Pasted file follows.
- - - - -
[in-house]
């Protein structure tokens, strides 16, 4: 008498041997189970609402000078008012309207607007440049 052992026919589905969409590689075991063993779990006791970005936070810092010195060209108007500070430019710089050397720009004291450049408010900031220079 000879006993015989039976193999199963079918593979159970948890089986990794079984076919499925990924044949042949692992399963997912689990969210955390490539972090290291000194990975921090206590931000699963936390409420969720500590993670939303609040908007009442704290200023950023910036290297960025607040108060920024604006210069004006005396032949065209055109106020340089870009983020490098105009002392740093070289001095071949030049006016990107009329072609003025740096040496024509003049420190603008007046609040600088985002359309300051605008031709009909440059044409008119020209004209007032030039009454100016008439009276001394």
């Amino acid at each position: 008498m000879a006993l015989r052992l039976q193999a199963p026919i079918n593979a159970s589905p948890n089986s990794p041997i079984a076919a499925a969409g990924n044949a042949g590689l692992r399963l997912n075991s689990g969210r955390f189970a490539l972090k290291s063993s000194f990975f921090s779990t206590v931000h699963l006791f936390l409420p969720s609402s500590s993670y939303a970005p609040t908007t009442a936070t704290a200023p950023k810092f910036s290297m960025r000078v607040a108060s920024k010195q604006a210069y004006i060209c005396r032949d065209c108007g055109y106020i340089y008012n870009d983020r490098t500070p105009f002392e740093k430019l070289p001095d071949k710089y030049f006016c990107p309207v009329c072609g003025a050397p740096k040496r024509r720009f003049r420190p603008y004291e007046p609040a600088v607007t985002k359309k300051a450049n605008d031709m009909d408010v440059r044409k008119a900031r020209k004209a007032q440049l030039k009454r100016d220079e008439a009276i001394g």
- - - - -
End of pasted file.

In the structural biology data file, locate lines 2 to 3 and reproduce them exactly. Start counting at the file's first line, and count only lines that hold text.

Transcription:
């Protein structure tokens, strides 16, 4: 008498041997189970609402000078008012309207607007440049 052992026919589905969409590689075991063993779990006791970005936070810092010195060209108007500070430019710089050397720009004291450049408010900031220079 000879006993015989039976193999199963079918593979159970948890089986990794079984076919499925990924044949042949692992399963997912689990969210955390490539972090290291000194990975921090206590931000699963936390409420969720500590993670939303609040908007009442704290200023950023910036290297960025607040108060920024604006210069004006005396032949065209055109106020340089870009983020490098105009002392740093070289001095071949030049006016990107009329072609003025740096040496024509003049420190603008007046609040600088985002359309300051605008031709009909440059044409008119020209004209007032030039009454100016008439009276001394």
């Amino acid at each position: 008498m000879a006993l015989r052992l039976q193999a199963p026919i079918n593979a159970s589905p948890n089986s990794p041997i079984a076919a499925a969409g990924n044949a042949g590689l692992r399963l997912n075991s689990g969210r955390f189970a490539l972090k290291s063993s000194f990975f921090s779990t206590v931000h699963l006791f936390l409420p969720s609402s500590s993670y939303a970005p609040t908007t009442a936070t704290a200023p950023k810092f910036s290297m960025r000078v607040a108060s920024k010195q604006a210069y004006i060209c005396r032949d065209c108007g055109y106020i340089y008012n870009d983020r490098t500070p105009f002392e740093k430019l070289p001095d071949k710089y030049f006016c990107p309207v009329c072609g003025a050397p740096k040496r024509r720009f003049r420190p603008y004291e007046p609040a600088v607007t985002k359309k300051a450049n605008d031709m009909d408010v440059r044409k008119a900031r020209k004209a007032q440049l030039k009454r100016d220079e008439a009276i001394g």